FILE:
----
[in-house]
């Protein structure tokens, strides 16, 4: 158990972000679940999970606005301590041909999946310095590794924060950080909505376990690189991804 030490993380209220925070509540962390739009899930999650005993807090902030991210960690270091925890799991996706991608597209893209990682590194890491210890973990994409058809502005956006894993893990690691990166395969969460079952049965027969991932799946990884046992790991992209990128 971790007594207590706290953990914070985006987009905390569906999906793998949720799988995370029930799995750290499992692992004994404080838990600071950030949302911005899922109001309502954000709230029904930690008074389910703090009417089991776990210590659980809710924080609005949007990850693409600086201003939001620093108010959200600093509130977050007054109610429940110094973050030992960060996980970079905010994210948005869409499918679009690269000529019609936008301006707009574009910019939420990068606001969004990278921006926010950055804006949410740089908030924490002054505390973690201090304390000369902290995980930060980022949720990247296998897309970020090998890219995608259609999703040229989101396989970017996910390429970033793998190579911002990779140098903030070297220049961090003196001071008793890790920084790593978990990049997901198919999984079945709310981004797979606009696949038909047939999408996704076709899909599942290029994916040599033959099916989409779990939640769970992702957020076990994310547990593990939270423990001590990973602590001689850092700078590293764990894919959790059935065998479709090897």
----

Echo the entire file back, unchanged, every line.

[in-house]
């Protein structure tokens, strides 16, 4: 158990972000679940999970606005301590041909999946310095590794924060950080909505376990690189991804 030490993380209220925070509540962390739009899930999650005993807090902030991210960690270091925890799991996706991608597209893209990682590194890491210890973990994409058809502005956006894993893990690691990166395969969460079952049965027969991932799946990884046992790991992209990128 971790007594207590706290953990914070985006987009905390569906999906793998949720799988995370029930799995750290499992692992004994404080838990600071950030949302911005899922109001309502954000709230029904930690008074389910703090009417089991776990210590659980809710924080609005949007990850693409600086201003939001620093108010959200600093509130977050007054109610429940110094973050030992960060996980970079905010994210948005869409499918679009690269000529019609936008301006707009574009910019939420990068606001969004990278921006926010950055804006949410740089908030924490002054505390973690201090304390000369902290995980930060980022949720990247296998897309970020090998890219995608259609999703040229989101396989970017996910390429970033793998190579911002990779140098903030070297220049961090003196001071008793890790920084790593978990990049997901198919999984079945709310981004797979606009696949038909047939999408996704076709899909599942290029994916040599033959099916989409779990939640769970992702957020076990994310547990593990939270423990001590990973602590001689850092700078590293764990894919959790059935065998479709090897």